Chad Hurley Interview Notes from 2005
It felt like a good time to go back to the notes from my October 2005 interview with co-founder Chad Hurley; I'd interviewed him while working on this New York Times story about video-sharing sites, which compared YouTube to other start-ups that helped publish your videos, like Vimeo and Blip.tv.
When Hurley and I spoke, the company was still being funded only by its founders; by the end of the year, they'd taken a $3.5 million investment from Sequoia Capital, and by October 2006, Google had acquired YouTube for $1.6 billion.
These are interview notes from my phone conversation with Hurley, lightly cleaned up. It's interesting how determined Hurley was to make the site easy to use for consumers, and to attract up an audience first before introducing advertising.
Video, we felt, really wasn't being addressed on the Internet.
Last summer, I was in Italy, and I took some video clips on my cell phone. But with cell phones or still cameras [that could record video], you'd get it onto your computer, and there was no easy way to share it, no services like Ofoto or Shutterfly. [Co-founder] Jawed [Karim] has thousands of clips on his computer.
There were problems with all the different formats [and whether you had the right plug-ins to view the video in your browser.] We were focused on making a product that had a consistent kind of experience. We started encoding these video files on the fly into Flash video, so they would seamlessly integrate into the Web page.
We all have parents on the east coast and in the Chicago area, and we wanted to make something that everyone could use, easily.
We're receiving thousands of public videos per day, and serving up hundreds of thousands of views every day.
We let people upload files of up to 100 megabytes, which is a very generous amount of space. But we're trying to prevent people from uploading 'Spiderman.'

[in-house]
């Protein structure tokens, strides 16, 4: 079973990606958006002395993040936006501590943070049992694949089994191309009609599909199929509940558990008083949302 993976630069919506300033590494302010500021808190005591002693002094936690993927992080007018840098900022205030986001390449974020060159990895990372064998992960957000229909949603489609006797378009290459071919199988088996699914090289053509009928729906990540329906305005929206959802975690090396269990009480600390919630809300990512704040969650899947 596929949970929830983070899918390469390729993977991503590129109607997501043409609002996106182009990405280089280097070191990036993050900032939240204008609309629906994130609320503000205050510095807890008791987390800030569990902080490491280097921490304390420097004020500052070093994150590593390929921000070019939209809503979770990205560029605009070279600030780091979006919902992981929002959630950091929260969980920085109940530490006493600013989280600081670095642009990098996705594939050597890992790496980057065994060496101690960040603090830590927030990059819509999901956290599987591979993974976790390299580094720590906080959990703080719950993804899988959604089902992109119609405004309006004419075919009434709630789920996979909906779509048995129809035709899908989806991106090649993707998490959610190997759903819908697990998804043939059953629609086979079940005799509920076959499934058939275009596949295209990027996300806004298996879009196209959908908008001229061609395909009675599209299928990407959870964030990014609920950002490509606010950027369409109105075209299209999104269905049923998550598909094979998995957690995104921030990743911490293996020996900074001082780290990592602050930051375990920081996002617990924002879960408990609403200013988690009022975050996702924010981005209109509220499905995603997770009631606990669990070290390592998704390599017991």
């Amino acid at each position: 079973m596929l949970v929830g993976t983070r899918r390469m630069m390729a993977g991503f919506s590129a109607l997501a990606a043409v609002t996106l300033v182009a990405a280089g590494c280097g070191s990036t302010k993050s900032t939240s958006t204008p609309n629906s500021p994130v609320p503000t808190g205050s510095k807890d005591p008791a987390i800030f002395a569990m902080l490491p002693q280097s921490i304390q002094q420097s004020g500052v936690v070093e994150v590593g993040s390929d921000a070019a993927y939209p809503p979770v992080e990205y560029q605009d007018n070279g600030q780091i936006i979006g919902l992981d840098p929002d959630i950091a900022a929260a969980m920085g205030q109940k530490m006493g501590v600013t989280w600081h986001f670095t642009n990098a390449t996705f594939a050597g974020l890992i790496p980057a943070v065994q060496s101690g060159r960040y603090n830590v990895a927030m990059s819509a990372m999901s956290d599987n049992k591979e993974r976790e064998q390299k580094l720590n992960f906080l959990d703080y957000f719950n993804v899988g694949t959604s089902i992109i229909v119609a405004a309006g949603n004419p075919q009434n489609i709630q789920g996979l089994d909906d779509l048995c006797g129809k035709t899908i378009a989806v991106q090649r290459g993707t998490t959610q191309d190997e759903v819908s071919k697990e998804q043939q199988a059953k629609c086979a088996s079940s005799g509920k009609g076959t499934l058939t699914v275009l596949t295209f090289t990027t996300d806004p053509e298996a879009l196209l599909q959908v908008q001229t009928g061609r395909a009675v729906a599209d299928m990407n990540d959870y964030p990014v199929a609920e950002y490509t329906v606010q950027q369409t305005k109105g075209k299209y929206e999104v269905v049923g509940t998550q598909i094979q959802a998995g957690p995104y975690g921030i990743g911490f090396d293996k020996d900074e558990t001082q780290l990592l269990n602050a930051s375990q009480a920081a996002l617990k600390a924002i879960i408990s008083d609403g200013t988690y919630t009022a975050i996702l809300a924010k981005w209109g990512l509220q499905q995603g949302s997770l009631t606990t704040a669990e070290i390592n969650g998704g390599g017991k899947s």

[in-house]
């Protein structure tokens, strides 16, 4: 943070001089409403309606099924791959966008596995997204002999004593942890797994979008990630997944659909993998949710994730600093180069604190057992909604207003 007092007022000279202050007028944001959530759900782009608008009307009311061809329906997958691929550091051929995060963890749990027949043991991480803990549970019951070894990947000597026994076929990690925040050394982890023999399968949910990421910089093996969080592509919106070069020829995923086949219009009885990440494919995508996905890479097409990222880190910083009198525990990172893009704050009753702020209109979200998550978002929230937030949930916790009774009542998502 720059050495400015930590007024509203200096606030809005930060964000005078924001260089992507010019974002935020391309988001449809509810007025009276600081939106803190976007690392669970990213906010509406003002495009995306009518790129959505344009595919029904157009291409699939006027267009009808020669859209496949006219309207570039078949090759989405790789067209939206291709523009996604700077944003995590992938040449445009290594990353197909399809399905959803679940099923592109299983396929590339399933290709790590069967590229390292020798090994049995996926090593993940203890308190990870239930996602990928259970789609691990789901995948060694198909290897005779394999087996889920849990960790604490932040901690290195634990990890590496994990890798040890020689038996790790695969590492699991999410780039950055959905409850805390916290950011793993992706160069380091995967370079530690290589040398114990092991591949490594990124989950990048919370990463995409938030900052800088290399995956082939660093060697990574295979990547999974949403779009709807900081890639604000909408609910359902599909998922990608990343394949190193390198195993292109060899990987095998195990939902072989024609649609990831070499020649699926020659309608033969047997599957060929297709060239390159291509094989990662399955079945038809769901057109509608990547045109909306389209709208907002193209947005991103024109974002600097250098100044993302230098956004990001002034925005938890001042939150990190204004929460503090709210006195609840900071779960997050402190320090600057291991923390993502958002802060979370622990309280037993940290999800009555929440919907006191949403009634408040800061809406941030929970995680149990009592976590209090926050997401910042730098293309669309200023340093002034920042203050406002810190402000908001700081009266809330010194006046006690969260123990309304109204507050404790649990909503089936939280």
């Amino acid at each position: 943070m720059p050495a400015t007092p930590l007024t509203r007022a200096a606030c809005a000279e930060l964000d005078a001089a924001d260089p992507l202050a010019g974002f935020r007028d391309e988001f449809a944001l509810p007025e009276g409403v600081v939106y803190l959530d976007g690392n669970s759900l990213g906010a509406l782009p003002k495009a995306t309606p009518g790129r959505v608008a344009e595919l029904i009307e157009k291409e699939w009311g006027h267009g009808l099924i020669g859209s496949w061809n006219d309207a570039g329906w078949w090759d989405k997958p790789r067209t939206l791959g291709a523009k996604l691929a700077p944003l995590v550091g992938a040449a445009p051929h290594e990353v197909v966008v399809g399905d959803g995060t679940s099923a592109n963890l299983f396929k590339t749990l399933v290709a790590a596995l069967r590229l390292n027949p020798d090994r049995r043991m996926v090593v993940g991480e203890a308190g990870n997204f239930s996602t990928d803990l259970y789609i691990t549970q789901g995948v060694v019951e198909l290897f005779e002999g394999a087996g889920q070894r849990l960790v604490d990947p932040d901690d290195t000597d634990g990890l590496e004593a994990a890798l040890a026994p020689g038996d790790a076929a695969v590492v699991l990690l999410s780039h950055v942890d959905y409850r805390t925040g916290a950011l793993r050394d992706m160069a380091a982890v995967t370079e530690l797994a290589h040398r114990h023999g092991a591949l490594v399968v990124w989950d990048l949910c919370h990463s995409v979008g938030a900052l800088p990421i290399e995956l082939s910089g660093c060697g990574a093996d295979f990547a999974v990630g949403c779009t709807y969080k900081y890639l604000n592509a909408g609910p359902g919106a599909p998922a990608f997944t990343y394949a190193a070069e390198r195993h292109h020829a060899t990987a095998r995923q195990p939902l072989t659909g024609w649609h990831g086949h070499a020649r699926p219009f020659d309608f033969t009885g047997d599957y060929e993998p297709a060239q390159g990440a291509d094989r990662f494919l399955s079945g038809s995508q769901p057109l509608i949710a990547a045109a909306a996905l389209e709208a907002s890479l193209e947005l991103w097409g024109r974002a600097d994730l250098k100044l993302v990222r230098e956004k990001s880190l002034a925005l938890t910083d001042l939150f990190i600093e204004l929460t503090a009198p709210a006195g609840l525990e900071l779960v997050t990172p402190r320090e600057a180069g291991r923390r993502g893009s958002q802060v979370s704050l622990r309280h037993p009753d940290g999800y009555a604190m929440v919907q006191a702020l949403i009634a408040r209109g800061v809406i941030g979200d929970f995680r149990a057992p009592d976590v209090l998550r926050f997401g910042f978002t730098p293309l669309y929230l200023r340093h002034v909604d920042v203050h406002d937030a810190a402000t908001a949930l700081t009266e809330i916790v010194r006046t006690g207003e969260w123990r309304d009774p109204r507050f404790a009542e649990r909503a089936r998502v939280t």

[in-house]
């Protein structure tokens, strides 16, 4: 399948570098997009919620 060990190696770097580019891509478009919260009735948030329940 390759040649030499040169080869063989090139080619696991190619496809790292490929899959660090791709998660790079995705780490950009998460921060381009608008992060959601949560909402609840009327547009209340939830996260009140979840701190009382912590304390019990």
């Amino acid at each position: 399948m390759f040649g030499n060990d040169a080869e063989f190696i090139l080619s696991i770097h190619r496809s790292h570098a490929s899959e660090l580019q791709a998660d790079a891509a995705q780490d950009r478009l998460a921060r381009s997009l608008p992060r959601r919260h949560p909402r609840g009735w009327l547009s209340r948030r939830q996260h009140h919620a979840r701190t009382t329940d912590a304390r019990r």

[As for people posting copyrighted content to YouTube,] as we expand, we're hoping the community will become more responsible.
We feel like the video market is in a place where the digital photography market was a few years ago. We think we have a good head start on the rest of the competition. In the next few years, users are going to start adopting video more widely.
We're purposely trying not to add too much to the site. We want to just empower people with video. With our PayPal experience [all three founders had worked at PayPal previously], we allowed anyone to accept payments, which really empowered them. We want to do the same thing for video, and create a solution for everyone. You don't need to be an advanced videoblogger to know what's going on. We're making a straightforward product that people can use.
Right now, we're concentrating on the user experience. We feel that's the most important thing — serving customers. But it's clear that we're going to be an advertising-based product. We're not sure what direction we're going to head with that, but we won't do force-fed video commercials in front of a video, like where CNN forces you to watch a 15-second commercial before you see a video clip.
We've been taking video of the genesis of the company, shooting with digital [still] cameras. They take pretty good movies.
Wonder if that video has ever surfaced....